By Dan Eggen
Washington Post Staff Writer
Wednesday, May 7, 2008
The Bush administration has not found disaster recovery files for White House e-mails from a three-month time period in 2003, according to court documents filed this week, raising the possibility that messages sent before and after the invasion of Iraq may never be recovered.
The White House chief information officer, Theresa Payton, said in a sworn declaration that the White House has identified more than 400 computer backup tapes from March through September of 2003 but that the earliest recorded file was dated May 23 of that year.
That period was one of the most crucial of the Bush presidency. The United States launched the invasion of Iraq on March 20, 2003, and President Bush declared the end of major combat operations on May 1.
Payton and other officials said that older e-mails could still be contained on the tapes because of the way the files are dated.
The administration also said it is still searching computer archives for e-mails that have been filed in the wrong "digital drawer." In addition, Payton and other officials have said that any e-mails missing from the White House archiving system might still be available on disaster recovery tapes.
But that did not satisfy an advocacy group suing the administration for e-mail records.
"We're talking about the White House, and documentation of our history that may be lost," said Anne Weismann, chief counsel for Citizens for Responsibility and Ethics in Washington. Administration officials had acknowledged last year that thousands of e-mails might be missing from White House servers, but the administration has shifted course in recent months to arguing there is still no clear evidence of a problem. A White House spokesman declined to comment yesterday.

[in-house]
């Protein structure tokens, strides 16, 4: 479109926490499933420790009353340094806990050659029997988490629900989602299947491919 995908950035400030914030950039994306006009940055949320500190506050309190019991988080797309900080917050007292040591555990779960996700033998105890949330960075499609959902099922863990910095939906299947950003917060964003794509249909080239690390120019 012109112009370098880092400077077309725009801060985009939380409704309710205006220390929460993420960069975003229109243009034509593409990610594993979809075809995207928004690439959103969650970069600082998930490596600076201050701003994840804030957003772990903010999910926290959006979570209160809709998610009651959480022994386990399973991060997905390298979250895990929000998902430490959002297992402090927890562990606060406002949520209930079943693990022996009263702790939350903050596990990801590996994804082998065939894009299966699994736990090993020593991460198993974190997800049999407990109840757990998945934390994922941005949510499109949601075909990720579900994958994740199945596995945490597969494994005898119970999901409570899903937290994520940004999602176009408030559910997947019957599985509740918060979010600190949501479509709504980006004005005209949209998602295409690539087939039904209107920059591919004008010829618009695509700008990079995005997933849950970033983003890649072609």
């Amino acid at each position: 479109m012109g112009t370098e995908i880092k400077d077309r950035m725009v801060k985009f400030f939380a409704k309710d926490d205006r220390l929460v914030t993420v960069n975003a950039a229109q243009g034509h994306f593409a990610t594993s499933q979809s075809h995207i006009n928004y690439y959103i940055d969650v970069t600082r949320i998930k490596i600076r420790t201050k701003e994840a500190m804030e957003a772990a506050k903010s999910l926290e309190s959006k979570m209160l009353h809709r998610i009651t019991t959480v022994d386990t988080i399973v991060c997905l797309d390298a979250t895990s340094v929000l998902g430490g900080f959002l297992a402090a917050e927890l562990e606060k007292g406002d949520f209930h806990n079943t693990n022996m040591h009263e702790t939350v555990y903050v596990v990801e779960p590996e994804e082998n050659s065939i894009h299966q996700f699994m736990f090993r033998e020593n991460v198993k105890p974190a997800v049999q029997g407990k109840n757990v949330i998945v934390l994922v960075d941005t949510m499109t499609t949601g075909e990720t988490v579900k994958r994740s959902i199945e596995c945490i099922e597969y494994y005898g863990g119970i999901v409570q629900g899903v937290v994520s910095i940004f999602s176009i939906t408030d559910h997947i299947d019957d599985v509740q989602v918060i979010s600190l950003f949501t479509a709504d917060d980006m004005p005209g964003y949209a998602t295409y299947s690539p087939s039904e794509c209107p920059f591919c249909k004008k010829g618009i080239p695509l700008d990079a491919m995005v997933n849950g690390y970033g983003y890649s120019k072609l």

Two federal statutes require presidential communications, including e-mails involving senior White House aides, to be preserved for the nation's historical record. The White House's electronic archiving system has come under scrutiny from Democrats who allege that nearly 500 days' worth of White House e-mails from 2003 to 2005 may be missing.
CREW has joined the National Security Archive, a private advocacy group, is suing the Executive Office of the President in an attempt to preserve the e-mail records.
The administration said in a brief, filed Monday with U.S. Magistrate John M. Facciola of the U.S. District Court for the District of Columbia, that a court proposal to search and preserve all e-mail records on the White House network would "yield marginal benefits at best, while imposing substantial burdens and disruptions" on the government.